New Brunswick

Auditor general praised for questioning province's climate change response

The Conservation Council of New Brunswick is applauding the New Brunswick auditor-general's call for putting targets for reducing greenhouse gas emissions into legislation.

Conservation Council says Kim MacPherson is right to be concerned about unlegislated targets

New Brunswick Auditor General Kim MacPherson presented the first volume of her 2017 annual report on Tuesday. (CBC)

The Conservation Council of New Brunswick is applauding the New Brunswick auditor-general's call for putting targets for reducing greenhouse gas emissions into legislation.

"When you put it in a piece of legislation, it becomes very serious," Lois Corbett, executive director of the Conservation Council of New Brunswick, said Wednesday. "It becomes the law.

Auditor General Kim MacPherson recommended Tuesday that the province follow four other provinces, including Nova Scotia, and legislate targets for greenhouse gas emission reductions.

"We can turn worldwide to see what other jurisdictions have done, what mistakes to avoid, how to communicate better, how to get people all pulling on the same piece of string that empowers communities," Corbett said.

Corbett said MacPherson's team presented a "very good audit" of the province's response to climate change and asked the right questions to find out whether promises are being carried out in a way that shows results.

"Is it going to be enough? When and how will the government get it done and what's the impact of getting it done [and] not getting it done?" Corbett asked. 

In her report, MacPherson also wanted to see the province to identify priorities and an implementation plan for the 118 actions identified in the Climate Change Action Plan, Transitioning to a Low-Carbon Economy.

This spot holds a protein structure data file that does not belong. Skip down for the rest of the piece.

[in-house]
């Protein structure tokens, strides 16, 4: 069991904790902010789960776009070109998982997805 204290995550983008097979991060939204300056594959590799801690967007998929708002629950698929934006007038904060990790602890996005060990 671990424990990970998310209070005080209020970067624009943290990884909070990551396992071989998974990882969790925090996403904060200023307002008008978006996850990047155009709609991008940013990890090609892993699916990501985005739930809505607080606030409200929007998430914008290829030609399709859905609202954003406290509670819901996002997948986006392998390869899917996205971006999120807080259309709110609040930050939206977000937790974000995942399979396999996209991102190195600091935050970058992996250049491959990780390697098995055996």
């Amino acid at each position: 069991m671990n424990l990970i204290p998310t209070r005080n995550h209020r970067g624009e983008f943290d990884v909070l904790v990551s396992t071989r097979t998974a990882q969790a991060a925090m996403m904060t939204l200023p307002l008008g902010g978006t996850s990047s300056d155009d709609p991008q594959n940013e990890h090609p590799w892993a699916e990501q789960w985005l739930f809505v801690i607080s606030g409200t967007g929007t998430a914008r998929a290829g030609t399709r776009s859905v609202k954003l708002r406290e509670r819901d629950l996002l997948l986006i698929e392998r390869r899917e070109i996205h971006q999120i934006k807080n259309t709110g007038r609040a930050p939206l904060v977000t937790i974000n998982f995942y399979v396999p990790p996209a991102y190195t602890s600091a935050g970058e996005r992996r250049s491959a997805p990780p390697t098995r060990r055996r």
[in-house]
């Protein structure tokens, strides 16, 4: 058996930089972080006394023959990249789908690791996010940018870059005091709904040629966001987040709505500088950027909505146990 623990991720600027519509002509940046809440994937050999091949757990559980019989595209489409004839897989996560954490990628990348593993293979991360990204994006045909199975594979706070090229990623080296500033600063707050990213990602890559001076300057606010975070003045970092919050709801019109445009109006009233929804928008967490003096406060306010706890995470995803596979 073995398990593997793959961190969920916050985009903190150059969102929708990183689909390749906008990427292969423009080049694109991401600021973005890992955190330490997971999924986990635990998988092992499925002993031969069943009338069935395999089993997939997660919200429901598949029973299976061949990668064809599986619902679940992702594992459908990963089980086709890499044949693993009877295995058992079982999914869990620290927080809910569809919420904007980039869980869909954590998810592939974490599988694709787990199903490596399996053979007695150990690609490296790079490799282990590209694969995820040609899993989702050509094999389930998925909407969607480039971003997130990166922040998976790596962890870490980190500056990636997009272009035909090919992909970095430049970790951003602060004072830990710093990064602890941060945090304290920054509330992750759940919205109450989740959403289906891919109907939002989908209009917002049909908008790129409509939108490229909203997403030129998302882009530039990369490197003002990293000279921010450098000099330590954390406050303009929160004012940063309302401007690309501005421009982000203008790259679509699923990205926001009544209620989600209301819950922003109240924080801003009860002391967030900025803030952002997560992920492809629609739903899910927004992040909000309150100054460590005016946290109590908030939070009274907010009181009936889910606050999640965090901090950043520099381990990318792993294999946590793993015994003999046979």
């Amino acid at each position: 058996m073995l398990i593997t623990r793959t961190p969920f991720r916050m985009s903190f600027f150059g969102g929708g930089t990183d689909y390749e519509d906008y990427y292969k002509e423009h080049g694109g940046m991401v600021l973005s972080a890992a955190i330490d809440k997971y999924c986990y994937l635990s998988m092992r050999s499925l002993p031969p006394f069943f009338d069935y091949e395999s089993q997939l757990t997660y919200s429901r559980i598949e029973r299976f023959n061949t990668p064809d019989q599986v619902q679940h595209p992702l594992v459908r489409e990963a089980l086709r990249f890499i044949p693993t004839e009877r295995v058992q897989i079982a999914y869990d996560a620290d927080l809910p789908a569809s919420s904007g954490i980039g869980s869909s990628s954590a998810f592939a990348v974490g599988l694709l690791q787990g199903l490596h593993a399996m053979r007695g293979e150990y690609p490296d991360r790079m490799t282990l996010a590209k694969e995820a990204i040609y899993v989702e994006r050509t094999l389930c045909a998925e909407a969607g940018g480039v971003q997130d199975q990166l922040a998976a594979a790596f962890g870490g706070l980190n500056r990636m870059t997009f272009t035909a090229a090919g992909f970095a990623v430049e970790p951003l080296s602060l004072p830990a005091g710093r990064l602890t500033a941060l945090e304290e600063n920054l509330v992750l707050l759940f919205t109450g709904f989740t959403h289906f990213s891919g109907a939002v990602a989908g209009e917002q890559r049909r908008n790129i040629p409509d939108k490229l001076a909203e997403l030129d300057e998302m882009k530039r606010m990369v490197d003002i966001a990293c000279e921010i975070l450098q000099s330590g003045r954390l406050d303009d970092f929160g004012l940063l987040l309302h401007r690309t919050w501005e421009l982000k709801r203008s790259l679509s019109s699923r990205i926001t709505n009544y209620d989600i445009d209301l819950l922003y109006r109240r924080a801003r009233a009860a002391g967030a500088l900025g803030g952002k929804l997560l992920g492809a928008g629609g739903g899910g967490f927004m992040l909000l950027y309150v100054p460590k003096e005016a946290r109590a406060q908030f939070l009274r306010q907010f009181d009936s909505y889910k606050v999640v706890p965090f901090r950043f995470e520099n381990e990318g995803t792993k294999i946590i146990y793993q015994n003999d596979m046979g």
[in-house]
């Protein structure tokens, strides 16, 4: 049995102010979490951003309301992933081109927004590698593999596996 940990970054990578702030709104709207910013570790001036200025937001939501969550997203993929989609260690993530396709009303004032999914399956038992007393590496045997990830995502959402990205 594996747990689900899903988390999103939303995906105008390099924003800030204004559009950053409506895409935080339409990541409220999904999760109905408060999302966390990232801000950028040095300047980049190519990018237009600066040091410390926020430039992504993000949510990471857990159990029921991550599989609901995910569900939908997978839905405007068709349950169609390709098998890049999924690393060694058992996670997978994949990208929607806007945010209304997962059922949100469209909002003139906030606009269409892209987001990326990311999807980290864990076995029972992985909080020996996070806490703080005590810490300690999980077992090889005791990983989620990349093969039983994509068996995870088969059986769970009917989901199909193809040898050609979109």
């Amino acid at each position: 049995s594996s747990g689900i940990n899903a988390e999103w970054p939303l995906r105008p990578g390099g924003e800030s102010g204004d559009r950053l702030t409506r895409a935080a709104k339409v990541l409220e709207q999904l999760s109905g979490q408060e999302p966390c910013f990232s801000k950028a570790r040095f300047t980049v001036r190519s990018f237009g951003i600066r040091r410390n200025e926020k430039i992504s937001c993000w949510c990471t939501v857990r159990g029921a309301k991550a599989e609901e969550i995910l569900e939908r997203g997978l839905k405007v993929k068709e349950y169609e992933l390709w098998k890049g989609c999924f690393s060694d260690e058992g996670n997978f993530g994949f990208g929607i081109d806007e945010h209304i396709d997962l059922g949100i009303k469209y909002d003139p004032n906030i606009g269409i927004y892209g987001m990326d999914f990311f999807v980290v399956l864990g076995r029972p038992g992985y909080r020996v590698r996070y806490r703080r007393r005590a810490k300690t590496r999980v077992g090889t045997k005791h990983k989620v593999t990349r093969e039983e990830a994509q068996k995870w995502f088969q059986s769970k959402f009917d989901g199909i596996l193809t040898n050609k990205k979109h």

In an interview with Information Morning Fredericton, she said there's still significant work to be done.

"There is no detail behind each action item, there are no timelines in terms of when they intend to achieve each action," MacPherson said. "There's funding required for a number of them, that's not defined, who's responsible to implement each of these actions … it's all the detail that goes behind it [plan] that has yet to be done."

Lessons to be learned

MacPherson said New Brunswick has had three climate change action plans since 2007, and Premier Brian Gallant released his government's plan in December. 

Although emissions in New Brunswick are on track to meet 2020 reduction targets, her reort said the plan will not be enough to meet 2030 and 2050 targets.

"Dealing with climate change over time, carbon pollution and all the sources of carbon pollution in our environment is not the easiest in the world, but it's also not rocket science," said Corbett. "It's somewhere in between. … I recognize it's one of those gnarly issues that's across all of the [provincial] departments."  ​

But MacPherson said the government has acknowledged these shortcomings and will take action by the end of the year to put the details behind the plan.

NB Power under a microscope 

Corbett said the auditor general was also correct in singling out NB Power, one of the province's largest emissions producers, which has renewable energy targets but no specific greenhouse gas emissions-reduction targets.

The utility faces potential operational risks, given the recently announced federal initiative to phase out coal-fired electricity by 2030, Corbett said, noting Belledune Generating Station produces 13 per cent of NB Power's total capacity.

"It is accountable for its pollution to the people of New Brunswick and secondly it's a big source," she said. "I thought putting NB Power in its climate change perspective under a microscope was a very good service."

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